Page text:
The Anti-Inflammatory Diet

image of veggies for anti inflammation diet blog post
Inflammation is a natural process in our body to help fight off injury and/or illness. While it’s not the most fun, it helps our bodies in a multitude of ways. The most common immune response we witness is called “Acute Inflammation,” which is the temporary swelling and immune focus on an injured or ill part of the body; promoting processes such as tissue regeneration and scarring. These responses can be triggered in mere minutes and last up to a few days, helping the body activate the immune system, destroy pathogens and deliver oxygen/nutrients to the area of injury to aid in cell repair.
At first glance, inflammation doesn’t seem harmful to the body at all, given the benefits observed through Acute Inflammation. However, chronic inflammation is being linked to the food we eat. Without looking deeper, our diets and the inflammatory reaction triggered by injury or illness seem entirely independent of each other, but when two-thirds of our body’s defence mechanisms reside in our gut, their connection is obvious. Foods high in sugar and saturated fats kick your immune system into overdrive, and when these two things comprise the majority of our diet, it’s only natural that our bodies are in a constant state of inflammation. This endless production of immune cells can inflict massive damage, starting with short-term afflictions such as sore joints and fatigue, and can potentially lead to arthritis, cancer, or heart disease. 
So, what preventative measures can we take to avoid this?
It’s important to remember that avoiding chronic inflammation is not as easy as removing one food (or food type) from our dinner plates. An anti-inflammatory lifestyle is, rather, a complete overhaul of our diet. Anything prepared, packaged or processed is high on the list of inflammatory foods, followed up with alcohol, gluten and wheat products, dairy, hydrogenated and trans fats, most meat, white sugar, any type of synthetic sweetener and iodized salt. Instead, consider leaning more towards foods that don’t need to be fried in oil, or require much more than a salad bowl to prepare. Things like fish, whole grains and dark leafy greens provide us with the whole nutrients we need. Other foods that are good for fighting (and avoiding) inflammation are various seeds/nuts, soy, low-fat dairy, olive oil, berries - especially tart cherries, which are considered one of the highest anti-inflammatory foods on the list - and most vegetables. The Anti-Inflammation diet is very similar to the Mediterranean diet, which promotes meals full of fruits and vegetables, whole grains, lean meats and omega-3 fatty acids.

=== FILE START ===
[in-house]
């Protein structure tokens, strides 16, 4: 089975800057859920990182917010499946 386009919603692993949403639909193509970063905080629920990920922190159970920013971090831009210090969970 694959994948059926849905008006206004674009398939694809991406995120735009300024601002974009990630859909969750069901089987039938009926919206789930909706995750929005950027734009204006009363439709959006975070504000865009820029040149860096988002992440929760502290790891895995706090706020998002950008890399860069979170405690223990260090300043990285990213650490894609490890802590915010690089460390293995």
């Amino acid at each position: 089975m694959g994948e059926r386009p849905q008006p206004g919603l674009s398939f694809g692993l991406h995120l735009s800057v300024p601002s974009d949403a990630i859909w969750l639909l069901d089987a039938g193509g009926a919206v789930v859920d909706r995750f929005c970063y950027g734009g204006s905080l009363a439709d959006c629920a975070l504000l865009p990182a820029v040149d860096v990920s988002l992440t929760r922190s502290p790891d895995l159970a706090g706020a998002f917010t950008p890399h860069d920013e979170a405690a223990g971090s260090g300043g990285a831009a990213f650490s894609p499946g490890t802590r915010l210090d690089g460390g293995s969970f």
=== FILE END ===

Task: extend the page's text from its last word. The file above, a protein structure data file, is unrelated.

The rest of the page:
As always, consult your health care practitioner before making any drastic changes to your diet or lifestyle, and remember that moderation and persistence are the keys to success! Make the most out of your Autumn by staying healthy and happy through cold season!